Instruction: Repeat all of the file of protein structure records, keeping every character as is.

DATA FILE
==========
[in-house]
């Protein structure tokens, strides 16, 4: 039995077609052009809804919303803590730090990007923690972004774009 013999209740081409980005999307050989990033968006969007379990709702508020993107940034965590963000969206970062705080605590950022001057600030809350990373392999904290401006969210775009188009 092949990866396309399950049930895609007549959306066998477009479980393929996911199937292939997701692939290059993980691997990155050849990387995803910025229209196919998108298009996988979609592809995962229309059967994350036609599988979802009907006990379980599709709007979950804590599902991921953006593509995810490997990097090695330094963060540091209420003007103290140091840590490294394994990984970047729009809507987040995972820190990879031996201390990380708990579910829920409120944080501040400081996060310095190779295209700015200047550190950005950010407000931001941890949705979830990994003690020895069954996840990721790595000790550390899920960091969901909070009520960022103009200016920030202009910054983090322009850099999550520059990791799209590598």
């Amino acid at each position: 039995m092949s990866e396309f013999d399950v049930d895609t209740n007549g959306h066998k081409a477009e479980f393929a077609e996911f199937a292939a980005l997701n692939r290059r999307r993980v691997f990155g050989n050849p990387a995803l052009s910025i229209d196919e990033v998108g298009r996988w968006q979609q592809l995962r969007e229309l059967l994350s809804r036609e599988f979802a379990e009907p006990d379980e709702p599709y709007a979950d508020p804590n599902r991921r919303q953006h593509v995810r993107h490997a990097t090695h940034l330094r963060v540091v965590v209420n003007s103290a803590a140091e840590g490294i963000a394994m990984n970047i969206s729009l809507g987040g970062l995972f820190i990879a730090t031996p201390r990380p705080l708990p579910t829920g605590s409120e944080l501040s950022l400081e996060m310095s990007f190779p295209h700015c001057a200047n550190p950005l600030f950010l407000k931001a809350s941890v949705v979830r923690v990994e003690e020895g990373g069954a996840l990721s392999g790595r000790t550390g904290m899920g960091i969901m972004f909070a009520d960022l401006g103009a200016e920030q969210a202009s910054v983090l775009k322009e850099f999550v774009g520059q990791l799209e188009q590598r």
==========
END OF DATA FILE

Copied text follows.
[in-house]
């Protein structure tokens, strides 16, 4: 039995077609052009809804919303803590730090990007923690972004774009 013999209740081409980005999307050989990033968006969007379990709702508020993107940034965590963000969206970062705080605590950022001057600030809350990373392999904290401006969210775009188009 092949990866396309399950049930895609007549959306066998477009479980393929996911199937292939997701692939290059993980691997990155050849990387995803910025229209196919998108298009996988979609592809995962229309059967994350036609599988979802009907006990379980599709709007979950804590599902991921953006593509995810490997990097090695330094963060540091209420003007103290140091840590490294394994990984970047729009809507987040995972820190990879031996201390990380708990579910829920409120944080501040400081996060310095190779295209700015200047550190950005950010407000931001941890949705979830990994003690020895069954996840990721790595000790550390899920960091969901909070009520960022103009200016920030202009910054983090322009850099999550520059990791799209590598």
């Amino acid at each position: 039995m092949s990866e396309f013999d399950v049930d895609t209740n007549g959306h066998k081409a477009e479980f393929a077609e996911f199937a292939a980005l997701n692939r290059r999307r993980v691997f990155g050989n050849p990387a995803l052009s910025i229209d196919e990033v998108g298009r996988w968006q979609q592809l995962r969007e229309l059967l994350s809804r036609e599988f979802a379990e009907p006990d379980e709702p599709y709007a979950d508020p804590n599902r991921r919303q953006h593509v995810r993107h490997a990097t090695h940034l330094r963060v540091v965590v209420n003007s103290a803590a140091e840590g490294i963000a394994m990984n970047i969206s729009l809507g987040g970062l995972f820190i990879a730090t031996p201390r990380p705080l708990p579910t829920g605590s409120e944080l501040s950022l400081e996060m310095s990007f190779p295209h700015c001057a200047n550190p950005l600030f950010l407000k931001a809350s941890v949705v979830r923690v990994e003690e020895g990373g069954a996840l990721s392999g790595r000790t550390g904290m899920g960091i969901m972004f909070a009520d960022l401006g103009a200016e920030q969210a202009s910054v983090l775009k322009e850099f999550v774009g520059q990791l799209e188009q590598r």